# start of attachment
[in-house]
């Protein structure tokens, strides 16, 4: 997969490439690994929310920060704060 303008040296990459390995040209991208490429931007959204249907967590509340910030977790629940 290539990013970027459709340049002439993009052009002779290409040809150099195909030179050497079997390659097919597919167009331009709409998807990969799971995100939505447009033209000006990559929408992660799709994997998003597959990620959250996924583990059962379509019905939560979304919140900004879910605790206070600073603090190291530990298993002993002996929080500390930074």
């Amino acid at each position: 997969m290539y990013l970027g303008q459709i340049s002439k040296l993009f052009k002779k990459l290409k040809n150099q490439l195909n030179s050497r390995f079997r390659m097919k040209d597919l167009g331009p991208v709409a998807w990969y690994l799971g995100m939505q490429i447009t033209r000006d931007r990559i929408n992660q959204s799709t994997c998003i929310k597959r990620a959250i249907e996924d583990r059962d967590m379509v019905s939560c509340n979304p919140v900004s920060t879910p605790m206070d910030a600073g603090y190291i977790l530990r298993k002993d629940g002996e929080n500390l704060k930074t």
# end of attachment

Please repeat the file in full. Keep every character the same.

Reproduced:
[in-house]
């Protein structure tokens, strides 16, 4: 997969490439690994929310920060704060 303008040296990459390995040209991208490429931007959204249907967590509340910030977790629940 290539990013970027459709340049002439993009052009002779290409040809150099195909030179050497079997390659097919597919167009331009709409998807990969799971995100939505447009033209000006990559929408992660799709994997998003597959990620959250996924583990059962379509019905939560979304919140900004879910605790206070600073603090190291530990298993002993002996929080500390930074």
């Amino acid at each position: 997969m290539y990013l970027g303008q459709i340049s002439k040296l993009f052009k002779k990459l290409k040809n150099q490439l195909n030179s050497r390995f079997r390659m097919k040209d597919l167009g331009p991208v709409a998807w990969y690994l799971g995100m939505q490429i447009t033209r000006d931007r990559i929408n992660q959204s799709t994997c998003i929310k597959r990620a959250i249907e996924d583990r059962d967590m379509v019905s939560c509340n979304p919140v900004s920060t879910p605790m206070d910030a600073g603090y190291i977790l530990r298993k002993d629940g002996e929080n500390l704060k930074t």